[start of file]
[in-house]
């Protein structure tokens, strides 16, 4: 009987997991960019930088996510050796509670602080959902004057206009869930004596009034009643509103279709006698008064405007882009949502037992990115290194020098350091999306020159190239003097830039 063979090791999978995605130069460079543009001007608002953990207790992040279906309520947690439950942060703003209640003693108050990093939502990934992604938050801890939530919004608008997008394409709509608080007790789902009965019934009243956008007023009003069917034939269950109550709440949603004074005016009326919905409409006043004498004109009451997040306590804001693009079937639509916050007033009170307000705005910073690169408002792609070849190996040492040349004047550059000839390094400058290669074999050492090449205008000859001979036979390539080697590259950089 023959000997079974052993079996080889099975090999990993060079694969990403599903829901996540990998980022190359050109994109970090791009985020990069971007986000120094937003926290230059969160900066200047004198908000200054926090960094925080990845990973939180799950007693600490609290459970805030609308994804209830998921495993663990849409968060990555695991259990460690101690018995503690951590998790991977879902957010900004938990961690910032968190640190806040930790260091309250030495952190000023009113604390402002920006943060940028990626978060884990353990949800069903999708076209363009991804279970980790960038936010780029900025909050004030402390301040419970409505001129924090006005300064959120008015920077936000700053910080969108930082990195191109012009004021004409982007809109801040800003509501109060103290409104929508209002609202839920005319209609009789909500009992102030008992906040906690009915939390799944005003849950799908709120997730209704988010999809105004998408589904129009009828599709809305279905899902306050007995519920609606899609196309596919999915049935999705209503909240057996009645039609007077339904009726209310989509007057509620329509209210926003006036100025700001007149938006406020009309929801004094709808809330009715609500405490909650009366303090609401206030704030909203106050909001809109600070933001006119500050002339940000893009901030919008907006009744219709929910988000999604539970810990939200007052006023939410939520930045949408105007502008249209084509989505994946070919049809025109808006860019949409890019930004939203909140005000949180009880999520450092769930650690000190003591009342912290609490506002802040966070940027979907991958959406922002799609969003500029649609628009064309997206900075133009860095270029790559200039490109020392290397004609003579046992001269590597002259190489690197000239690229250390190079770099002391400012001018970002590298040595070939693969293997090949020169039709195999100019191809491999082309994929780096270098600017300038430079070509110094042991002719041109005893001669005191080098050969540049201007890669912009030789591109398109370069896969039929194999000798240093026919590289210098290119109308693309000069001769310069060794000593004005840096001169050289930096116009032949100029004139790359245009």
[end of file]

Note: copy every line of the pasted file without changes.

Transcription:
[in-house]
């Protein structure tokens, strides 16, 4: 009987997991960019930088996510050796509670602080959902004057206009869930004596009034009643509103279709006698008064405007882009949502037992990115290194020098350091999306020159190239003097830039 063979090791999978995605130069460079543009001007608002953990207790992040279906309520947690439950942060703003209640003693108050990093939502990934992604938050801890939530919004608008997008394409709509608080007790789902009965019934009243956008007023009003069917034939269950109550709440949603004074005016009326919905409409006043004498004109009451997040306590804001693009079937639509916050007033009170307000705005910073690169408002792609070849190996040492040349004047550059000839390094400058290669074999050492090449205008000859001979036979390539080697590259950089 023959000997079974052993079996080889099975090999990993060079694969990403599903829901996540990998980022190359050109994109970090791009985020990069971007986000120094937003926290230059969160900066200047004198908000200054926090960094925080990845990973939180799950007693600490609290459970805030609308994804209830998921495993663990849409968060990555695991259990460690101690018995503690951590998790991977879902957010900004938990961690910032968190640190806040930790260091309250030495952190000023009113604390402002920006943060940028990626978060884990353990949800069903999708076209363009991804279970980790960038936010780029900025909050004030402390301040419970409505001129924090006005300064959120008015920077936000700053910080969108930082990195191109012009004021004409982007809109801040800003509501109060103290409104929508209002609202839920005319209609009789909500009992102030008992906040906690009915939390799944005003849950799908709120997730209704988010999809105004998408589904129009009828599709809305279905899902306050007995519920609606899609196309596919999915049935999705209503909240057996009645039609007077339904009726209310989509007057509620329509209210926003006036100025700001007149938006406020009309929801004094709808809330009715609500405490909650009366303090609401206030704030909203106050909001809109600070933001006119500050002339940000893009901030919008907006009744219709929910988000999604539970810990939200007052006023939410939520930045949408105007502008249209084509989505994946070919049809025109808006860019949409890019930004939203909140005000949180009880999520450092769930650690000190003591009342912290609490506002802040966070940027979907991958959406922002799609969003500029649609628009064309997206900075133009860095270029790559200039490109020392290397004609003579046992001269590597002259190489690197000239690229250390190079770099002391400012001018970002590298040595070939693969293997090949020169039709195999100019191809491999082309994929780096270098600017300038430079070509110094042991002719041109005893001669005191080098050969540049201007890669912009030789591109398109370069896969039929194999000798240093026919590289210098290119109308693309000069001769310069060794000593004005840096001169050289930096116009032949100029004139790359245009």